Last updated on Mar. 3, 1998

Spanish versification: syllables

Spanish poetry is typically based on the number of syllables (sílabas) per line (verso), and not the number and type of "feet" per line as in English poetry. The basic rule for determining the number of syllables in a line is: Count up to and including the last stressed syllable and add one more. It doesn't matter if any other written syllables actually follow that last stressed one for the "official" syllable count. Here are some examples of lines of Spanish poetry. 1 2 3 4 5 6 7 + 1 = 8 (eight syllables, NOT seven) la mañana de San Juan 1 2 3 4 5 6 7 + 1 = 8 (eight syllables) todas las aves del cielo 1 2 3 4 5 6 7 + 1 = 8 (eight syllables, NOT nine) Inés estaba la brándolo Other factors influencing the number of syllables Synalepha (la sinalefa) is the reduction to one syllable of two vowels across word boundaries. When one word ends in a vowel and the following word begins with a vowel (or h plus a vowel), the two vowels normally join into one syllable unless both vowels are stressed: 1 2 3 4 5 6 7 + 1 = 8 va_a dar agua_a su caballo 1 2 3 4 5 6 7 + 1 = 8 la nave vuelve_hacia_allá Poetic license: Occasionally, a poet will use poetic license (licencia poética) and disregard the normal rules so he/she can come up with the appropriate number of syllables in a line ("It's my poem, so I'll decide whether or not to follow the rules"). Three examples of poetic license are dieresis, syneresis, and hiatus: Syneresis (la sinéresis) is the joining of two vowels within a word to form a single syllable instead of two syllables: 1 2 3 4 5 6 7 8 9 10 + 1 = 11 Héroes sin redención y sin historia (The o and e of "Héroes" are merged into one syllable.) Dieresis (la diéresis) is the separating of two vowels within a word which would normally form one syllable, a diphthong. Remember that i and u are weak vowels in Spanish and normally form diphthongs when they come in contact with other vowels unless they bear a written accent or dieresis mark: 1 2 3 4 56 7 8 9 10 + 1 = 11 con su cantar süave no_aprendido (The u of "suave" is made into a separate syllable.) Hiatus (el hiato) is the separating of two vowels at word boundaries which would normally form one syllable because of synalepha: 1 2 3 4 5 6 7 8 9 10 + 1 = 11 Una | ola tras otra bramadora ("Una" and "ola" are separated into four syllables instead of three: Una_ola.) Note that the safest way to determine the number of syllables in the lines (el cómputo silábico) of a Spanish poem is to pick lines where there is no chance for synalepha, dieresis, syneresis, or hiatus, and count the number of syllables in them. Lines with caesura: If a very long line is involved (14 syllables or more), it will normally be divided into two half-lines or hemistiches (hemistiquios), divided by a pause or break called a caesura (cesura). In this case, to determine the total number of syllables for a line, you must count the number of syllables for each hemistich and then add those two numbers together. 1 2 3 4 5 6+1=7 1 2 3 4 5 6+1=7 7 + 7 = 14 nunca_una sola vez, || jamás era_olvidada (14 syl. line) Most frequently used lines: In theory, there may be any number of syllables per line, as long as it's more than one. The most frequently occuring ones are lines of 6, 7, 8, 11, 14, and 16 syllables. Usually all the lines in a poem will have the same number of syllables; however, some poems may include lines of both 7 and 11 syllables.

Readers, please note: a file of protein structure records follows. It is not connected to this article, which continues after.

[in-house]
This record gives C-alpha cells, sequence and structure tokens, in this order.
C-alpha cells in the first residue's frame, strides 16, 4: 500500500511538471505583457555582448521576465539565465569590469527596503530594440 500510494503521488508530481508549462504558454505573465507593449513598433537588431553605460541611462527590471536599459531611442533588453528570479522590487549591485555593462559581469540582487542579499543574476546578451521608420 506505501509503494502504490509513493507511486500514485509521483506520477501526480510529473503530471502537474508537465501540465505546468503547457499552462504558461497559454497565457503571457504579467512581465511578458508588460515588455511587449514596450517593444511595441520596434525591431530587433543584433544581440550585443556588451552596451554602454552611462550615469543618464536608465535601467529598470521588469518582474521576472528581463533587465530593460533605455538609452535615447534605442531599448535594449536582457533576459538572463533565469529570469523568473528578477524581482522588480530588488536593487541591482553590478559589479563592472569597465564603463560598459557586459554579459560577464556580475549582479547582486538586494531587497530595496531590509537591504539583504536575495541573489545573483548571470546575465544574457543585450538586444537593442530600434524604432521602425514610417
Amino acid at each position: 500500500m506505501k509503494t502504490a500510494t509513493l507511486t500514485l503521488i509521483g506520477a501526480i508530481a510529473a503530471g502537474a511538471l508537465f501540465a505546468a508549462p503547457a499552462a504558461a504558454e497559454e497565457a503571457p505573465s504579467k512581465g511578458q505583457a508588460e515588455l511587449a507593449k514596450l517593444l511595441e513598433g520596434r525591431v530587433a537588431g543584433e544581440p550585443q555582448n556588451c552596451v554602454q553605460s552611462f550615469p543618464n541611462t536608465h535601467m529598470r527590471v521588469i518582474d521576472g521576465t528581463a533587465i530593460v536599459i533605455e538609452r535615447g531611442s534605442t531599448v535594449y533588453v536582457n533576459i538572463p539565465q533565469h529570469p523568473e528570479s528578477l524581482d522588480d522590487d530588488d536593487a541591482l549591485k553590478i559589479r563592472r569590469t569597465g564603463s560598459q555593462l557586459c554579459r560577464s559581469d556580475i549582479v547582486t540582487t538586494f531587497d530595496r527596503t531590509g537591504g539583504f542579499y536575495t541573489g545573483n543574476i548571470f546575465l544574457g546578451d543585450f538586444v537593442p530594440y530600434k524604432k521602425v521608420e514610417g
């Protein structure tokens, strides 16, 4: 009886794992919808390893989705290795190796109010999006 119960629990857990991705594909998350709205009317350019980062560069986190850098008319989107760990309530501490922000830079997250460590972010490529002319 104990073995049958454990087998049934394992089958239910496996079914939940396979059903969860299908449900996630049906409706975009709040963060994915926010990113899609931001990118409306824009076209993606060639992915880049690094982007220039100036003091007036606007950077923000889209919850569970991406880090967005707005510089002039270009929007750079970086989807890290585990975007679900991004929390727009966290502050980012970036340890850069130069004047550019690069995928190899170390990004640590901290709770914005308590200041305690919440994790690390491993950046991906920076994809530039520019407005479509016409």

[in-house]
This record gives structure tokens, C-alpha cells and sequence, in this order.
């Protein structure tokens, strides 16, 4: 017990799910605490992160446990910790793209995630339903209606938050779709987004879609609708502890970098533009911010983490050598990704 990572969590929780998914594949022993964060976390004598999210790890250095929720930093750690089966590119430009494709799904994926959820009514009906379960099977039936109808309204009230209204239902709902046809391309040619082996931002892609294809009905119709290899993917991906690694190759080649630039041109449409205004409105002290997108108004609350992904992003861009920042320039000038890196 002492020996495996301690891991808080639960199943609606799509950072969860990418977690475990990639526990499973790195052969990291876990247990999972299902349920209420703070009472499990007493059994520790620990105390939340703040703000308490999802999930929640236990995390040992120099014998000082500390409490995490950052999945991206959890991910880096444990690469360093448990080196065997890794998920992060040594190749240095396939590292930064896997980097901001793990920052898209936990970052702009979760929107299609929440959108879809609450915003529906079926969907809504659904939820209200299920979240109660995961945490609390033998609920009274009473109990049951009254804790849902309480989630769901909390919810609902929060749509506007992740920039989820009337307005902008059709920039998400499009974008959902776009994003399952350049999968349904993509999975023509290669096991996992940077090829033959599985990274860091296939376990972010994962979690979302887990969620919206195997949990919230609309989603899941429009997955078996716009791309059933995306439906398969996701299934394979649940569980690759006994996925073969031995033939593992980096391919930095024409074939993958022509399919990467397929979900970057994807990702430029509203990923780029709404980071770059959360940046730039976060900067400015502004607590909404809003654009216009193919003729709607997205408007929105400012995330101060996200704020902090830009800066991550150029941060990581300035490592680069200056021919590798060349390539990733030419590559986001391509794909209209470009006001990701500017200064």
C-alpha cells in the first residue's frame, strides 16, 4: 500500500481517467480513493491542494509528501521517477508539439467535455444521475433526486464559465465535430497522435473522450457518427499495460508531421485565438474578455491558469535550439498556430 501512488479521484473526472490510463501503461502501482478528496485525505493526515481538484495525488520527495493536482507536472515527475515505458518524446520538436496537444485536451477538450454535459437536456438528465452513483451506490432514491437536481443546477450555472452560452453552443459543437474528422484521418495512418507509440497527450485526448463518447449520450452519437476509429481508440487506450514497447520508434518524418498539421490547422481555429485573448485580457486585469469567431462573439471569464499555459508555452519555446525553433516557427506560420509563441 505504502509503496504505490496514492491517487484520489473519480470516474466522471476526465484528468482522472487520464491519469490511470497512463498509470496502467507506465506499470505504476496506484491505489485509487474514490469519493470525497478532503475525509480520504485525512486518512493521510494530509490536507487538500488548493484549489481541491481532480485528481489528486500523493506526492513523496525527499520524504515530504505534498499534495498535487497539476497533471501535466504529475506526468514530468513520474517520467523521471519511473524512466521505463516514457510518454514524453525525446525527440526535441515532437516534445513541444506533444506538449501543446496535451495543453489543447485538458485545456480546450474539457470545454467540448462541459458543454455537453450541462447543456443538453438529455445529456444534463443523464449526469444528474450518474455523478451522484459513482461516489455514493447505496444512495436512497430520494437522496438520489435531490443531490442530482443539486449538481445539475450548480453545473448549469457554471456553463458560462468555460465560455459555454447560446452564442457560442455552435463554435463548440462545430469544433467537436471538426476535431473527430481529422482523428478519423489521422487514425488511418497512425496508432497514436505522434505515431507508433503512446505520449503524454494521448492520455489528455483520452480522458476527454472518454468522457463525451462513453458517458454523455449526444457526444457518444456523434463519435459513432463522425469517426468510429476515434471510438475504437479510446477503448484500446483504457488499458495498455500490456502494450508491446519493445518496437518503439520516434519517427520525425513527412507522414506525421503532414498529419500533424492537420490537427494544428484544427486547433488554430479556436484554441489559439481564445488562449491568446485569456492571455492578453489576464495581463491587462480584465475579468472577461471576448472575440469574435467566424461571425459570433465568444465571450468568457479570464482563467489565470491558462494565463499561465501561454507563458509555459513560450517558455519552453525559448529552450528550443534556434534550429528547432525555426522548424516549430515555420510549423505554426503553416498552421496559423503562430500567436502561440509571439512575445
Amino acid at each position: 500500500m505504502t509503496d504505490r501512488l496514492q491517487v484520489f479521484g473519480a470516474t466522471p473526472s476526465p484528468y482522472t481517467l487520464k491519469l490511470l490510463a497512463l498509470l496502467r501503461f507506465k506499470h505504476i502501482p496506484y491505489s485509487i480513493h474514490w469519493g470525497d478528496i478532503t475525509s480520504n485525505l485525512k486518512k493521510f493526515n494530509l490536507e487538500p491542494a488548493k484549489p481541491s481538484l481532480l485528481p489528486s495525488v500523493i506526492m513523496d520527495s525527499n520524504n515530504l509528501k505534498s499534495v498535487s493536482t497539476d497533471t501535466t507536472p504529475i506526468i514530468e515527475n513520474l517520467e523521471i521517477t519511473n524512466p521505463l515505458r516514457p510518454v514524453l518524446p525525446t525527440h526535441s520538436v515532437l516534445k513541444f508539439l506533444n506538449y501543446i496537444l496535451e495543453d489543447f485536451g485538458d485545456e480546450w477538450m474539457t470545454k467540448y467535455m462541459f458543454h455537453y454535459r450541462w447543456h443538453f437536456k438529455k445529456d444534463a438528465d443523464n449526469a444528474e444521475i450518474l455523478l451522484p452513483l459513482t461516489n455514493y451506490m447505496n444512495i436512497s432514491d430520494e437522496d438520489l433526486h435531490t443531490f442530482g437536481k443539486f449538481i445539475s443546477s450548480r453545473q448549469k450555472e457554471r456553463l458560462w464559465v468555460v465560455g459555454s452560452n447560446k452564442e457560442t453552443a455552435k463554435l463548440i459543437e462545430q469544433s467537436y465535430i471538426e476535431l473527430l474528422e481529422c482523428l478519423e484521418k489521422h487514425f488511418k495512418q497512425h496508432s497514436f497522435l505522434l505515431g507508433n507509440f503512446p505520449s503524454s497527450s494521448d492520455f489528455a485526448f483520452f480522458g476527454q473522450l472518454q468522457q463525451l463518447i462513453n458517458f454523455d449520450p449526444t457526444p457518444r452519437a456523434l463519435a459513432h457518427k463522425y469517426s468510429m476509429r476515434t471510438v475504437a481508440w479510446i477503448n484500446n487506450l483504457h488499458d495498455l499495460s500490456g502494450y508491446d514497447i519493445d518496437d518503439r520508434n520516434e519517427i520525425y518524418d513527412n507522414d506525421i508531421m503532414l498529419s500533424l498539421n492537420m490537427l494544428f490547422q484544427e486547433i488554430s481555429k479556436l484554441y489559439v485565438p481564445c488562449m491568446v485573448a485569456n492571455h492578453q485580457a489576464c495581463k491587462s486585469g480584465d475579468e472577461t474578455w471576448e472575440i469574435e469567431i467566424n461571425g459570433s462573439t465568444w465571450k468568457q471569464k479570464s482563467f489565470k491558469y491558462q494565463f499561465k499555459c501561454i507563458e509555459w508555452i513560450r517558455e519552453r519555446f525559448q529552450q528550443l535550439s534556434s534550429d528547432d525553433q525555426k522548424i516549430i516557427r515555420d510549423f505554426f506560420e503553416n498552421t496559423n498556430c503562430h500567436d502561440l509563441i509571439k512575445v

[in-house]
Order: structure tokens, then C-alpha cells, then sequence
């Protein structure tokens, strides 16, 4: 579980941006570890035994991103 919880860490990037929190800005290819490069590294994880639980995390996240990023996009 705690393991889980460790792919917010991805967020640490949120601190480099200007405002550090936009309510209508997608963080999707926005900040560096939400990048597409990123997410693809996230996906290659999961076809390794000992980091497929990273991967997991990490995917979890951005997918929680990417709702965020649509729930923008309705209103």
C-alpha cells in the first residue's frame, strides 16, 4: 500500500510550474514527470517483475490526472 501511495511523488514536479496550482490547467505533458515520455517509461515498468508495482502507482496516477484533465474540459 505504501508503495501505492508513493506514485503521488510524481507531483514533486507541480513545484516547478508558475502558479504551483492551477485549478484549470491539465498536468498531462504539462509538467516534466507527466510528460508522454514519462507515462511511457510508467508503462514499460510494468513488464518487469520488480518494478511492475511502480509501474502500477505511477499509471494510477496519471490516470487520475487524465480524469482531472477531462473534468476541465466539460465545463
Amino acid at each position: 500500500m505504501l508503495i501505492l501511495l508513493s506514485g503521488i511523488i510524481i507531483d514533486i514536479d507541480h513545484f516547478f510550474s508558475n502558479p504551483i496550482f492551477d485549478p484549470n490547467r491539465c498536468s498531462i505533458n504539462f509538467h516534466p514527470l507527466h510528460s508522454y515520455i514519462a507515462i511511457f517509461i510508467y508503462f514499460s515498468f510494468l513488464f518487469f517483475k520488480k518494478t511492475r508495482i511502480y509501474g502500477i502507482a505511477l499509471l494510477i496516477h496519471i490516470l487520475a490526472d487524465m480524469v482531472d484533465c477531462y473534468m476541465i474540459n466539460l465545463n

Practice

Determine the number of syllables per line in the following selections. 1. From La mozuela de Bores, by el Marqués de Santillana: Señora, pastor seré si queredes; mandarme podedes, como a servidor. Number of syllables: _______ 2. ¡Oh dulces prendas por mi mal halladas, dulces y alegres cuando Dios quería! Juntas estáis en la memoria mía, y con ella en mi muerte conjuradas. Number of syllables: _______ (From Soneto X, by Garcilaso de la Vega) 3. From Noche serena, by Fray Luis de León: ¿Quién es el que esto mira, y precia la bajeza de la tierra, y no gime, y suspira por romper lo que encierra el alma, y de estos bienes la destierra? Number of syllables: _______ 4. From Romance de la mora Moraima, anonymous: Yo me era mora Moraima, morilla de un bel catar; cristiano vino a mi puerta, cuitada, por me engañar. Hablóme en algarabía como aquél que la bien sabe. Number of syllables: _______ 5. From El libro de buen amor, by Juan Ruiz, el Arcipreste de Hita: ¡Oh María luz del día sé mi guía toda vía. Number of syllables: _______ 6. From Los milagros de Nuestra Señora, by Gonzalo de Berceo: Dieron gracias a Dios de buena voluntad. a la santa Reína la madre de piedad, quien hizo tal milagro por su benignidad, por quien está más firme toda la cristiandad. Number of syllables: _______ 7. From El Cuervo y el Zorro, by Félix María de Samaniego: En la rama de un árbol, bien ufano y contento, con un queso en el pico, estaba el señor Cuervo. Number of syllables: _______ 8. From El libro de buen amor, by Juan Ruiz, el Arcipreste de Hita: Todos cuantos en su tiempo en esta tierra nacieron, en riqueza y cualidades tanto como él no crecieron; con los locos se hace loco, los cuerdos le enaltecieron, es manso más que un cordero, pelear nunca le vieron. Number of syllables: _______
Answers: 1: 6. 2: 11. 3: 7 and 11. 4: 8. 5: 4. 6: 14 (7+7). 7: 7. 8: 16 (8+8)

Gracias a Fred F. Jehle por permitir que usemos sus e-textos. Su antología: Antología de poesía española.
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